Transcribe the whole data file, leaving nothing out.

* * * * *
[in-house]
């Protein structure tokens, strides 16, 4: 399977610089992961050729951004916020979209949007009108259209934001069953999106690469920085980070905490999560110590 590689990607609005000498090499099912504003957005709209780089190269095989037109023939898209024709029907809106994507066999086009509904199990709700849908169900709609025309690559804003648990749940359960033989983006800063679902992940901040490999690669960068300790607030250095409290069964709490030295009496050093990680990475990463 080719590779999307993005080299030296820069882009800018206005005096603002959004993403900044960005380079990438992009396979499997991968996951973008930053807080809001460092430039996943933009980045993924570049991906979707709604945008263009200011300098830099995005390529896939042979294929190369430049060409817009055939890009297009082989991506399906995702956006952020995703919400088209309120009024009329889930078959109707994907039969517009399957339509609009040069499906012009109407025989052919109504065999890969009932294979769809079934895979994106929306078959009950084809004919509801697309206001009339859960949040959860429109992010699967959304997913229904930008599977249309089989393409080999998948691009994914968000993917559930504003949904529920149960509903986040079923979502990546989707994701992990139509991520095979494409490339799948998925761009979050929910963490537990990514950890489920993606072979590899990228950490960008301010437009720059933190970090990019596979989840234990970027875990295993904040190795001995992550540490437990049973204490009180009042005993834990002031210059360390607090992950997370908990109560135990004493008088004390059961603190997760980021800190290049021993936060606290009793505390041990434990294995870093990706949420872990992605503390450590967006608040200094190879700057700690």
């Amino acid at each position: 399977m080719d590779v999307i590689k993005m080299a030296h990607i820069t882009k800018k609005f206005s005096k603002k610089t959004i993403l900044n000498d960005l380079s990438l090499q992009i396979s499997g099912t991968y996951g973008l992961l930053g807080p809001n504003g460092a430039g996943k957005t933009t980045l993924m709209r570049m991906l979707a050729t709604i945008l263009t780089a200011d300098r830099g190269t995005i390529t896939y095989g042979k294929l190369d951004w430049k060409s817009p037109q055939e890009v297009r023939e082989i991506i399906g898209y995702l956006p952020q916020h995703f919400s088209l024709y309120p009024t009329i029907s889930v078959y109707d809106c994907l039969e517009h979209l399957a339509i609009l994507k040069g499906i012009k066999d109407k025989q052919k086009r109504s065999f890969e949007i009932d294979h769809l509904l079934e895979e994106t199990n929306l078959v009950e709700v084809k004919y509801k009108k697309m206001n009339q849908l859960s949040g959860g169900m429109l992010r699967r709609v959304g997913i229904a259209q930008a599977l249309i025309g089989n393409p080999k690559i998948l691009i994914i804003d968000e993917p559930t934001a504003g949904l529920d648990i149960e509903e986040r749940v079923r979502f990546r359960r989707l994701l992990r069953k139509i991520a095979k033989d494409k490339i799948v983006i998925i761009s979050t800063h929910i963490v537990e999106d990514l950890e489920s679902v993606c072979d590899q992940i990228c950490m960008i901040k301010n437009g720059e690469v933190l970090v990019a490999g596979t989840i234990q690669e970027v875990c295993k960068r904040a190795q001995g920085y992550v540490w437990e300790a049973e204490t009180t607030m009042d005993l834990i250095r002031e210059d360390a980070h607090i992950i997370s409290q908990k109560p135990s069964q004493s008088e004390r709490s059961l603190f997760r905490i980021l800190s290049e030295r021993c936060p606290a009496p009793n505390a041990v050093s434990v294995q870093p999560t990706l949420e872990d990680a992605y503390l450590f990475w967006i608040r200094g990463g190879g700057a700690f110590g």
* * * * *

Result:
[in-house]
């Protein structure tokens, strides 16, 4: 399977610089992961050729951004916020979209949007009108259209934001069953999106690469920085980070905490999560110590 590689990607609005000498090499099912504003957005709209780089190269095989037109023939898209024709029907809106994507066999086009509904199990709700849908169900709609025309690559804003648990749940359960033989983006800063679902992940901040490999690669960068300790607030250095409290069964709490030295009496050093990680990475990463 080719590779999307993005080299030296820069882009800018206005005096603002959004993403900044960005380079990438992009396979499997991968996951973008930053807080809001460092430039996943933009980045993924570049991906979707709604945008263009200011300098830099995005390529896939042979294929190369430049060409817009055939890009297009082989991506399906995702956006952020995703919400088209309120009024009329889930078959109707994907039969517009399957339509609009040069499906012009109407025989052919109504065999890969009932294979769809079934895979994106929306078959009950084809004919509801697309206001009339859960949040959860429109992010699967959304997913229904930008599977249309089989393409080999998948691009994914968000993917559930504003949904529920149960509903986040079923979502990546989707994701992990139509991520095979494409490339799948998925761009979050929910963490537990990514950890489920993606072979590899990228950490960008301010437009720059933190970090990019596979989840234990970027875990295993904040190795001995992550540490437990049973204490009180009042005993834990002031210059360390607090992950997370908990109560135990004493008088004390059961603190997760980021800190290049021993936060606290009793505390041990434990294995870093990706949420872990992605503390450590967006608040200094190879700057700690």
């Amino acid at each position: 399977m080719d590779v999307i590689k993005m080299a030296h990607i820069t882009k800018k609005f206005s005096k603002k610089t959004i993403l900044n000498d960005l380079s990438l090499q992009i396979s499997g099912t991968y996951g973008l992961l930053g807080p809001n504003g460092a430039g996943k957005t933009t980045l993924m709209r570049m991906l979707a050729t709604i945008l263009t780089a200011d300098r830099g190269t995005i390529t896939y095989g042979k294929l190369d951004w430049k060409s817009p037109q055939e890009v297009r023939e082989i991506i399906g898209y995702l956006p952020q916020h995703f919400s088209l024709y309120p009024t009329i029907s889930v078959y109707d809106c994907l039969e517009h979209l399957a339509i609009l994507k040069g499906i012009k066999d109407k025989q052919k086009r109504s065999f890969e949007i009932d294979h769809l509904l079934e895979e994106t199990n929306l078959v009950e709700v084809k004919y509801k009108k697309m206001n009339q849908l859960s949040g959860g169900m429109l992010r699967r709609v959304g997913i229904a259209q930008a599977l249309i025309g089989n393409p080999k690559i998948l691009i994914i804003d968000e993917p559930t934001a504003g949904l529920d648990i149960e509903e986040r749940v079923r979502f990546r359960r989707l994701l992990r069953k139509i991520a095979k033989d494409k490339i799948v983006i998925i761009s979050t800063h929910i963490v537990e999106d990514l950890e489920s679902v993606c072979d590899q992940i990228c950490m960008i901040k301010n437009g720059e690469v933190l970090v990019a490999g596979t989840i234990q690669e970027v875990c295993k960068r904040a190795q001995g920085y992550v540490w437990e300790a049973e204490t009180t607030m009042d005993l834990i250095r002031e210059d360390a980070h607090i992950i997370s409290q908990k109560p135990s069964q004493s008088e004390r709490s059961l603190f997760r905490i980021l800190s290049e030295r021993c936060p606290a009496p009793n505390a041990v050093s434990v294995q870093p999560t990706l949420e872990d990680a992605y503390l450590f990475w967006i608040r200094g990463g190879g700057a700690f110590g």